By Brett de Hoedt.
The best thing for me about being a journalist was the access it provided to people, places and institutions that are generally roped off.
I was an inexperienced but damn hungry journalist back in the late 1990s working for a free (albeit glossy) magazine The Melbourne Weekly when I got access to the late artist Jeffrey Smart.
My overburdened deputy editor announced that he was too busy to keep his interview appointment.
“Oh God – I have to interview Jeffrey Smart. I don’t want to go.”
I heard opportunity’s knock and answered it. After all; I was prepped, having recently read most of a weekend magazine article about Australian ex-pats living in Tuscany in which Smart was mentioned. I had viewed just enough of his highly distinctive work to recognise it unaided. No fruit, no flowers, no plump naked ladies – I got it. I felt I knew enough to plumb Smart’s depths and write a piece thick with insights. I was clearly the man for this task.
My boss was taken aback by my enthusiasm and satisfied with my rapidly presented factoids: Adelaide-born, Tuscan-based, homosexual, old, urbane. I knew it all, got the gig and hopped the tram to the Arts Centre where I met Smart and his part-time Australian promoter / archivist / webmaster.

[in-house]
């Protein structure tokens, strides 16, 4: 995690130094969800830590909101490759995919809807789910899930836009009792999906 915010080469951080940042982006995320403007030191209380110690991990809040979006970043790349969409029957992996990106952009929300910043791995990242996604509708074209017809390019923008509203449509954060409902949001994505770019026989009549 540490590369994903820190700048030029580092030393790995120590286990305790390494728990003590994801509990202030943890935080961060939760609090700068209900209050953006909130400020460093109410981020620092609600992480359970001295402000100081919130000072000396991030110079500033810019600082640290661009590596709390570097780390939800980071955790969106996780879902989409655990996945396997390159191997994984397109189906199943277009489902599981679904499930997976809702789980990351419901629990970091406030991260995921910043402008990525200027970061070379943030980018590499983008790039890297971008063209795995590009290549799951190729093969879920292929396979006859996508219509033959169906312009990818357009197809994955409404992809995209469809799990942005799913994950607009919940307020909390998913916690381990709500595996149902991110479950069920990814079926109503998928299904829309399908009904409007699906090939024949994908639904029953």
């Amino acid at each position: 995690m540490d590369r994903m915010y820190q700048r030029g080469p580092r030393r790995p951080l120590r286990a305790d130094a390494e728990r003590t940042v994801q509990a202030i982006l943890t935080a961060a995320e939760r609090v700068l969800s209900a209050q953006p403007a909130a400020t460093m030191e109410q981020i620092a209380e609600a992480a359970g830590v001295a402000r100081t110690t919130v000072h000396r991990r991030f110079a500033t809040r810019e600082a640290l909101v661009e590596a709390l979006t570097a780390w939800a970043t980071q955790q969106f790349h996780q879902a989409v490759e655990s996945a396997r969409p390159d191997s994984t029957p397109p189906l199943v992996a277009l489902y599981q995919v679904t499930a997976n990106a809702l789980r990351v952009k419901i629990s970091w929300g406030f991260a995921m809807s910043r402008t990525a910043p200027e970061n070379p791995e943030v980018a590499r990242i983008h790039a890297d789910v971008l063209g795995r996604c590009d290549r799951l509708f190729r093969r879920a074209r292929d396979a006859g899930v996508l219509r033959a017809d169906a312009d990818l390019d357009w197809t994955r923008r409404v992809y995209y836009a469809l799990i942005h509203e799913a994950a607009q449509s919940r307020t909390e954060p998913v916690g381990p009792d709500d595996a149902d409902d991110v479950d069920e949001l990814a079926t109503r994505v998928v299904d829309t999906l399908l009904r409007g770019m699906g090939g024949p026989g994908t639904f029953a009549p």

I cannot recall the second man’s name but Smart was clearly grateful for his contribution to the construction of his reputation. “He’s a real estate agent, of all things and he understands websites,” explained Smart bemused at the breadth of the man’s talent.
Smart seemed bemused with life generally. He was more than generous when I declared my lack of formal (or informal) art training. “Self-education is often far superior,” he said. Having acquired no formal education since, I’ve quoted this wisdom this many times and for that alone I owe Smart a thankyou.
Walking slowly though the Centre, he provided a one-to-one tour of his works. He never rushed, nor gushed and certainly never waxed about any “need to paint”. He seemed to be assessing how his works had held up since their conception. I mainly tried not to say dumb things.
In the foyer outside the Fairfax Studio hung (and still hangs) a multi-panel landscape of a freight train pulling through a scrubby bush setting: Container Train In Landscape.
A decade earlier I’d sat in that foyer digging the scene with friends as a precocious teenager enjoying live late-night jazz. I always felt that I understood the painting more than the music. Now the artist was talking me through his process.
He was devoid of pretension and repeatedly asked me for my (worthless) opinions which I readily provided. For an ambitious boy from suburban Melbourne with creative tendencies this was living. He was Whitlamesque; charming, worldly and charismatic, though with less of the ego. He was, in the American sense of the word: classy.
My regard for Smart doubled; quadrupled. So too my knowledge of the artist – admittedly from a very low base.
Vale Jeffrey Smart.